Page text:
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It was, for a brief period in March 2000, the world's most valuable company with a market capitalization of $557 billion. Twelve years and one dot.com bust later, Cisco Systems (CSCO) is still up there in the land of the giants, although its market cap has shrunk to around $100 billion. The company says, in a nutshell, that it helps businesses and individuals to connect, communicate and collaborate. It designs, manufactures and sells Internet Protocol-based networking and communications products for transporting data, voice and video across the room or around the world. For businesses it focuses on the network as the platform for all forms of communications and IT, with the aim of helping customers use technology to meet the essential requirements and opportunities of their organization. From its core business of network routing and switching it has branched into collaborative workplace systems, computer security, data center virtualization and cloud computing, digital video for home and business, network mobility for hand-held devices, and even set-top boxes for cable TV.

In its most recent Q2 2012 earnings call, the company realized record revenues and earnings per share. Quarterly revenue increased 11% year-over-year. Chairman and CEO John Chambers noted the company is transitioning from an information technology company to a business technology company and is organizing the company around their customer's buying patterns. Customer segments are organized around enterprise, service provider, commercial and public sector. Mr. Chambers indicated the company provides solutions based upon customer's desire for innovation, cost reduction, productivity, business transformation and/or revenue growth. Mr. Chamber also indicated innovation, speed and agility are "in" and cost and complexity are "out". Customers are increasingly interested in mobility, cloud computing, collaboration and social networking. In the Q1 2012 earnings release, Mr. Chambers reported that the majority of the organization's restructuring had been completed. During the Q1 2012 earnings call, held on November 10 2011, Mr Chambers noted most geographic regions had recorded growth, but a government spending freeze reduced revenue in India.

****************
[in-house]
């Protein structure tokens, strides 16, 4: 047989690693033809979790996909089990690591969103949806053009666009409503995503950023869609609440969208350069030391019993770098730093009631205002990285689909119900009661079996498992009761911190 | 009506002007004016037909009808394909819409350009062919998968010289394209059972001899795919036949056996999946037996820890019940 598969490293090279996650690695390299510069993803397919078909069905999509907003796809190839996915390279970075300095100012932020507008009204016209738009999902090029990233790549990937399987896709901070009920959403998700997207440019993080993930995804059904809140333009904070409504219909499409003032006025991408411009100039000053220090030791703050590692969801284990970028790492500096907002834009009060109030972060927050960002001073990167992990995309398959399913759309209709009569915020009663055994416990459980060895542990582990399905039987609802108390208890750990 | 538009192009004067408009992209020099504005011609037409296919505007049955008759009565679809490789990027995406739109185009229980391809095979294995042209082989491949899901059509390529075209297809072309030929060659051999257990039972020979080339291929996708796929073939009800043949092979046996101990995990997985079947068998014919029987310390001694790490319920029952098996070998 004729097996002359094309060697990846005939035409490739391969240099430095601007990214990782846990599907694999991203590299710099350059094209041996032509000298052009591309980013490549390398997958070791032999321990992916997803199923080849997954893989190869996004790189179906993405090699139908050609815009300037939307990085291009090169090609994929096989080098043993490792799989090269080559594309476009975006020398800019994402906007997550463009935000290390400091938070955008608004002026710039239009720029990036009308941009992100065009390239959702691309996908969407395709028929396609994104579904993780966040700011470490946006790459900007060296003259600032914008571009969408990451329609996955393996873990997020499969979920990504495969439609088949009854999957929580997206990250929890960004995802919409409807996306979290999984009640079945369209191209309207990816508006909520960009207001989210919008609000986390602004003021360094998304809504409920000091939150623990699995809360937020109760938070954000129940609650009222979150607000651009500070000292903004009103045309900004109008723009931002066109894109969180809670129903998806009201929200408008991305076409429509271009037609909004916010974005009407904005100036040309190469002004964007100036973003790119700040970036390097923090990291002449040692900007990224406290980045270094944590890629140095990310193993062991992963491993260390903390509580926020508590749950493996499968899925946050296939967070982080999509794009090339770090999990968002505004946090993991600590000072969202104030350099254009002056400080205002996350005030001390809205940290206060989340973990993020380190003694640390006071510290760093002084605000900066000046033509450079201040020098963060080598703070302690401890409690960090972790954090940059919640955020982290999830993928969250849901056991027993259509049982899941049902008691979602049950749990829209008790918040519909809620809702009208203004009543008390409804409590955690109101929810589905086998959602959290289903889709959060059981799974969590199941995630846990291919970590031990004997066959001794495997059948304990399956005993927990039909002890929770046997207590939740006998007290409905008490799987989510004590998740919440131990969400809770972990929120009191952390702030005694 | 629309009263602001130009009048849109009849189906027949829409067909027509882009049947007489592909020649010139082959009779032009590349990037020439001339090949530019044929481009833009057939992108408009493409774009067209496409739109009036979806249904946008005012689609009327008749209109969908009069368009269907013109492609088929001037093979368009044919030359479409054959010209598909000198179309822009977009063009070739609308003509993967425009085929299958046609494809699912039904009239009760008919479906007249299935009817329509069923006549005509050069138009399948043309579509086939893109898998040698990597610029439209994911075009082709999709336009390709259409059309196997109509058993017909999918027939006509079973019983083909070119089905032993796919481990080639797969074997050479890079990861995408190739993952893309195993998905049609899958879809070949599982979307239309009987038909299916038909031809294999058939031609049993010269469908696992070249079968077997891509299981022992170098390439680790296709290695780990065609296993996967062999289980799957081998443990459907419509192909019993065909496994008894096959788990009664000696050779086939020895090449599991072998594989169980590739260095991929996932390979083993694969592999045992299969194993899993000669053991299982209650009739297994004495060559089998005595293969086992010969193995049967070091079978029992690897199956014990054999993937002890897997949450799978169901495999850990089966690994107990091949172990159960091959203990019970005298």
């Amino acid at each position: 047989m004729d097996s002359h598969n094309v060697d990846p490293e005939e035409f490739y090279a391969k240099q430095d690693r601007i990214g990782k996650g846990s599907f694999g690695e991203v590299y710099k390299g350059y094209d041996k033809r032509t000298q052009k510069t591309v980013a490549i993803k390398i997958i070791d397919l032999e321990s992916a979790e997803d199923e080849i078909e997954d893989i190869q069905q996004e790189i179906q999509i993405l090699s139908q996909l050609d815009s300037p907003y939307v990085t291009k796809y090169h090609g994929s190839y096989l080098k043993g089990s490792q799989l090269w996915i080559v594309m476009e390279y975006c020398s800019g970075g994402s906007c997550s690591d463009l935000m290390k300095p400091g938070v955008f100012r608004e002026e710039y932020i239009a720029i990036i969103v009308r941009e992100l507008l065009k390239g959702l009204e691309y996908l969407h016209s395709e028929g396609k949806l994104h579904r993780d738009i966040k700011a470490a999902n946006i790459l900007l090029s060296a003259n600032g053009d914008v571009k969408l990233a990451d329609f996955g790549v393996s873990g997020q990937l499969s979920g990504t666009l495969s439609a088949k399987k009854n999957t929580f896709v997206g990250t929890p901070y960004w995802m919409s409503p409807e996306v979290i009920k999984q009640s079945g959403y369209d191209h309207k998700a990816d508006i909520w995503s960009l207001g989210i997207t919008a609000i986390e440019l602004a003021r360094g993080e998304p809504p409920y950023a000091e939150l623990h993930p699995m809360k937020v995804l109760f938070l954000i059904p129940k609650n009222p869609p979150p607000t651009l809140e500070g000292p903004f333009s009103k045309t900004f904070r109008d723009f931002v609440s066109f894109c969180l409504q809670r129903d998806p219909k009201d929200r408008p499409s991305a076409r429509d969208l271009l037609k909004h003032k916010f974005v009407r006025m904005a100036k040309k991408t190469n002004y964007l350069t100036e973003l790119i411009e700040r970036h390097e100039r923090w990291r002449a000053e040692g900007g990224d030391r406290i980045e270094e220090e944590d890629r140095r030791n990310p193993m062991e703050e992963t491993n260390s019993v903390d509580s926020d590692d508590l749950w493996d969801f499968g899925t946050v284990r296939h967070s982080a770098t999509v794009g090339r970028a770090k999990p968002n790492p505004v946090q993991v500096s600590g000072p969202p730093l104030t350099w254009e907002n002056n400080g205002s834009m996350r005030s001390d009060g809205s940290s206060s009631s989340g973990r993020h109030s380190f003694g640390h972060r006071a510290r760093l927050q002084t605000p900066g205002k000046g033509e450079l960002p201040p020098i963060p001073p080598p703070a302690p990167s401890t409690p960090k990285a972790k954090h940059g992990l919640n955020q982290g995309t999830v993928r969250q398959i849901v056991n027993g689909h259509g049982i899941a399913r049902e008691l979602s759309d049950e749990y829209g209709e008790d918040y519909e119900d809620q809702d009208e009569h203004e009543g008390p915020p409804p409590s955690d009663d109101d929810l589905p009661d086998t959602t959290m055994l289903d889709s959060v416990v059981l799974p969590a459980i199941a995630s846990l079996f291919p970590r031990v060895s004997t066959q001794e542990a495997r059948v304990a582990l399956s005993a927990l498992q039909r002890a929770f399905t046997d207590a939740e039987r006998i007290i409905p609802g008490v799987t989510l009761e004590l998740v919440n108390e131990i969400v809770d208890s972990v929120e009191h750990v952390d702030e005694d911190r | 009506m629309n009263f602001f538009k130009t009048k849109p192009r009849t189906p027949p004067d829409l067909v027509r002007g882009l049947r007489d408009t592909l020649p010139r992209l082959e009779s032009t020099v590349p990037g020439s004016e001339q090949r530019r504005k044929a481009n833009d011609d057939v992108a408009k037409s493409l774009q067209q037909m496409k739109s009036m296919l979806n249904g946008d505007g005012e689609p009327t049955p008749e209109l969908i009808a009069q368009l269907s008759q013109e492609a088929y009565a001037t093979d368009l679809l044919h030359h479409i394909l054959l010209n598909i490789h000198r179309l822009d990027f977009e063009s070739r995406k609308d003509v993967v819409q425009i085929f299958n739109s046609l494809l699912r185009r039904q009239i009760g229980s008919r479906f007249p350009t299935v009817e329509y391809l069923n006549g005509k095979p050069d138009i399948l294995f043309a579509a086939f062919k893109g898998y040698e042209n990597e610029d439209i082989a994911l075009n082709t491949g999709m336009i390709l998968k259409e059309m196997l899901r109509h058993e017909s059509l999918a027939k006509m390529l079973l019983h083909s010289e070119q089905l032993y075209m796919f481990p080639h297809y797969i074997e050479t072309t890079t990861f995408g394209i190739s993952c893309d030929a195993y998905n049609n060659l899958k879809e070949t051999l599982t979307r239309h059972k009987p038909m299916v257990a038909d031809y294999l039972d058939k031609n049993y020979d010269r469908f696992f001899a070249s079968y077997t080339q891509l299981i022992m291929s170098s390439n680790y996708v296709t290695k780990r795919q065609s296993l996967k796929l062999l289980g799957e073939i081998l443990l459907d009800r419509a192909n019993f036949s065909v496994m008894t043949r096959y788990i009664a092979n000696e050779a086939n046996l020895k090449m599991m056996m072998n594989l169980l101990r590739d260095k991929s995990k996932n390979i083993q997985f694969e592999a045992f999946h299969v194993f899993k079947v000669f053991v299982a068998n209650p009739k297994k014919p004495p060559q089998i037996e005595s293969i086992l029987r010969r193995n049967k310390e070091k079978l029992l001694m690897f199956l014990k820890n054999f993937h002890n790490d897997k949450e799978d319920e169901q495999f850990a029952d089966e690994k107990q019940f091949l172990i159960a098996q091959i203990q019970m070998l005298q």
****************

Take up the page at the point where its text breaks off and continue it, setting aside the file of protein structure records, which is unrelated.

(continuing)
Cisco's fiscal year ends on the last Saturday in July. About 80% of its sales are generated by products, 20% by associated services. Except for the sales dip experienced by most companies in 2009, its revenue has risen each year for the past five years and reached $43 billion in 2011. However, public sector revenue in general and switching revenue in particular were flat in 2011 compared with 2010, and other challenges appeared in both the service provider and consumer markets. The company therefore decided, beginning in the third quarter of fiscal 2011, to initiate strategies designed to simplify its operating model, align its cost structure to transitions in the marketplace and divest or pull out of under-performing sectors. This included reducing the workforce and exiting the Flip Video cameras product line. As a result, restructuring charges of $728 million were incurred in 2011, with further charges to come in 2012, but the expected upside is an annual operating expense reduction of $1 billion in the future.